It is particularly worth noting that one specific Animator can develop a two-sided discourse, staging two voices, articulating arguments and counter-arguments, as in a regular argumentative two-person interaction. The argumentative dialogue is then internalized, in an inner confrontation free from the constraints associated with face-to face interaction. This is the case when, as in the theater, a character engages in a monologal deliberation. The polyphonic speaker speaks in a voice, then in another, opposed to the first, to finally reject one side of the argument and accept the other, therefore identifying with that voice.
According to Ducrot, the polyphonic speaker acts as a theater director, staging the voices, and choosing to identify with one of them, S. Role; Persuasion. This concept of identification is central to the theory of Argumentation within Language. First, the speaker sets out a range of enunciators, the sources of the points of view evoked in the utterance. In a second stage, he identifies himself or herself with one of these enunciators, this identification being marked in the grammatical structure. For example, denying implies the staging of two voices, and identification of the speaker to the denying voice (cf. supra); the same for the “P, but Q” coordination. It must be emphasized that this concept of identification is totally foreign to the psychological concept of identification that is discussed in connection with the issue of persuasion.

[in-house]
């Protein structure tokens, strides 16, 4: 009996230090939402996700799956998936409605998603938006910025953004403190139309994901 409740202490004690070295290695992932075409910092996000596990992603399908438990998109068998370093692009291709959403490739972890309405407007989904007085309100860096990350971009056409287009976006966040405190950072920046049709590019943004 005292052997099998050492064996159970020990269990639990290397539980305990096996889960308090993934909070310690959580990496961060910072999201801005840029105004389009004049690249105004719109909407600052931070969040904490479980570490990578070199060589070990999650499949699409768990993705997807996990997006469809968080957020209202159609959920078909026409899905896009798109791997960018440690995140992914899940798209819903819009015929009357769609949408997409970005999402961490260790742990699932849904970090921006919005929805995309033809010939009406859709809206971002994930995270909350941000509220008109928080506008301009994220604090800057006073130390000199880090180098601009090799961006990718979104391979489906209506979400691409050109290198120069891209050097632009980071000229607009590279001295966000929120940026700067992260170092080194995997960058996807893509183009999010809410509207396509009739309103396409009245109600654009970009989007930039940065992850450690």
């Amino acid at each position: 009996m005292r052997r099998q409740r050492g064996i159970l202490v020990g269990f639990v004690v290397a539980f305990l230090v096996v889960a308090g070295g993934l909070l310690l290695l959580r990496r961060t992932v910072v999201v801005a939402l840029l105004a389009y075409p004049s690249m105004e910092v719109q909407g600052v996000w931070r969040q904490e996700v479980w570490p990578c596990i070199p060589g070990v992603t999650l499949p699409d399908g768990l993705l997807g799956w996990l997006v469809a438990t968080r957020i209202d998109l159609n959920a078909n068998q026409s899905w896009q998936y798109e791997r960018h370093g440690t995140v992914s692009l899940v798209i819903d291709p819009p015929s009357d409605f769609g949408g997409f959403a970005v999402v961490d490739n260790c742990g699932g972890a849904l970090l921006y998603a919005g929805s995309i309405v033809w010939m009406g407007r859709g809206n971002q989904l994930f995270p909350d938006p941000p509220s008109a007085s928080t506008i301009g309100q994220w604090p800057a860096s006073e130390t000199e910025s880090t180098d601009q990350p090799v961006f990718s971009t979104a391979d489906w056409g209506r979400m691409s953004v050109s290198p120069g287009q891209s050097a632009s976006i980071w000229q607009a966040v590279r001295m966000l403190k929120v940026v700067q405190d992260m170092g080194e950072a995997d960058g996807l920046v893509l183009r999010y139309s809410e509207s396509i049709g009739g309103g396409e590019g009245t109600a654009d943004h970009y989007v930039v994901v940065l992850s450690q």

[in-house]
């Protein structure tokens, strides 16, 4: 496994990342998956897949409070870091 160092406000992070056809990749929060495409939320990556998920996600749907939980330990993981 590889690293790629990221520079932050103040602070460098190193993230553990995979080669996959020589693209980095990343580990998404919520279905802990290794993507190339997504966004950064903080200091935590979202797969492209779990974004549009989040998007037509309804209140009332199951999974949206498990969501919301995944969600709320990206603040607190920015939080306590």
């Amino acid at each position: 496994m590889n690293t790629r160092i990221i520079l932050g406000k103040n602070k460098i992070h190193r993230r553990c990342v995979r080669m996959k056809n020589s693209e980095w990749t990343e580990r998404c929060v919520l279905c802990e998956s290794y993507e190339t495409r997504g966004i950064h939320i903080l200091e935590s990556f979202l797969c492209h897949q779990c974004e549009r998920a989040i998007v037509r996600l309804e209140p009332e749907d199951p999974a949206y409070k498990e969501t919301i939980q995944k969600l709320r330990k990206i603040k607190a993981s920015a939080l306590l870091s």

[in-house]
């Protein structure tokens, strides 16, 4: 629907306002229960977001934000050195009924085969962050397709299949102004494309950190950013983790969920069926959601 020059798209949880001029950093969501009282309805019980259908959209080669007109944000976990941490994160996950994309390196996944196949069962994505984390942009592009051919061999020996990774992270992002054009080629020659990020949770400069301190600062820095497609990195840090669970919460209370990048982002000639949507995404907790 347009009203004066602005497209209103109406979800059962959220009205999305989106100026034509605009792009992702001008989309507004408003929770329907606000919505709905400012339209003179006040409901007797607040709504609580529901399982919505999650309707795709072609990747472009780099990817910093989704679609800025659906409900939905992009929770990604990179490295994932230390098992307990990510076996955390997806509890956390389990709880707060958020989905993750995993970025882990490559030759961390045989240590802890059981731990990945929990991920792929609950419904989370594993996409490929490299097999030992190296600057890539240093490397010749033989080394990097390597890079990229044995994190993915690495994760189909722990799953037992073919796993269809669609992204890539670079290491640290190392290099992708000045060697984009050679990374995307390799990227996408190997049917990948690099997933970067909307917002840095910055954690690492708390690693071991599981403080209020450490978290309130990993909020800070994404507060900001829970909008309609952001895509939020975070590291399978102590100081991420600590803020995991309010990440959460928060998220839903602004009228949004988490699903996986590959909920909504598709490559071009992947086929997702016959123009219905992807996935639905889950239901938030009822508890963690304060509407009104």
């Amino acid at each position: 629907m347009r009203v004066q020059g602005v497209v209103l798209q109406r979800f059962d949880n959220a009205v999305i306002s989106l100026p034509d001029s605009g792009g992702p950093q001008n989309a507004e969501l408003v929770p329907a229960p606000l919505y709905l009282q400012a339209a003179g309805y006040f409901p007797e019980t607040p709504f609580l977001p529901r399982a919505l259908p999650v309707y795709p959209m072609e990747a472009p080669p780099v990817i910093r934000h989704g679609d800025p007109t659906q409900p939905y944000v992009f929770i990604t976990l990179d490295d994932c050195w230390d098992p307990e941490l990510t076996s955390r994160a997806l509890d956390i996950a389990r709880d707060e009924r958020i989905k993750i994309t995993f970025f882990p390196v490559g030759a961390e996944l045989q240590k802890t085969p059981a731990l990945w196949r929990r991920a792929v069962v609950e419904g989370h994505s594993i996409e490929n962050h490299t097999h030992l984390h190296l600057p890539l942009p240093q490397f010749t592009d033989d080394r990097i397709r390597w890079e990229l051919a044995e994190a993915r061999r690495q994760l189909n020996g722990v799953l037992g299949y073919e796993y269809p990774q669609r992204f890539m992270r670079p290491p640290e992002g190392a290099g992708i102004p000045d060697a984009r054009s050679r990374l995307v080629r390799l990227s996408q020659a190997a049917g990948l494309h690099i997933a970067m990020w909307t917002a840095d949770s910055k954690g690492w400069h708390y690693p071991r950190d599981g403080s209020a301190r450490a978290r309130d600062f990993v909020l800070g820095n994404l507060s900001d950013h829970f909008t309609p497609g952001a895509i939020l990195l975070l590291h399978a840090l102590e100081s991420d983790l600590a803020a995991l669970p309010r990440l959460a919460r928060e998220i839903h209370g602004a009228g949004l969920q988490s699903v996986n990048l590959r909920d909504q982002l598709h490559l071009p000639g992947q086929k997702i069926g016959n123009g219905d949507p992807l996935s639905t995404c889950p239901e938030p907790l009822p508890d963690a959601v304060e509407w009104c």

Polyphony is not restricted to developed monologues. A conversational turn, necessarily dialogical, can also be polyphonic, as shown by the use of negation. The possible discrepancies between the interlocutor as such (as a real person) and the interlocutor as framed by the speaker can be seen in a polyphonic perspective, S. Resumption of speech.
The two adjectives, dialogic and dialogical, both refer to dialogue. It could prove interesting to use one of these words, perhaps dialogic to cover the polyphonic and intertextual aspects of discourse on the one hand, and dialogical to cover the interaction related phenomena (including their dialogic aspects) on the other. Either way, full-blown argumentation articulates two disputing voices, it is a dialogical activity.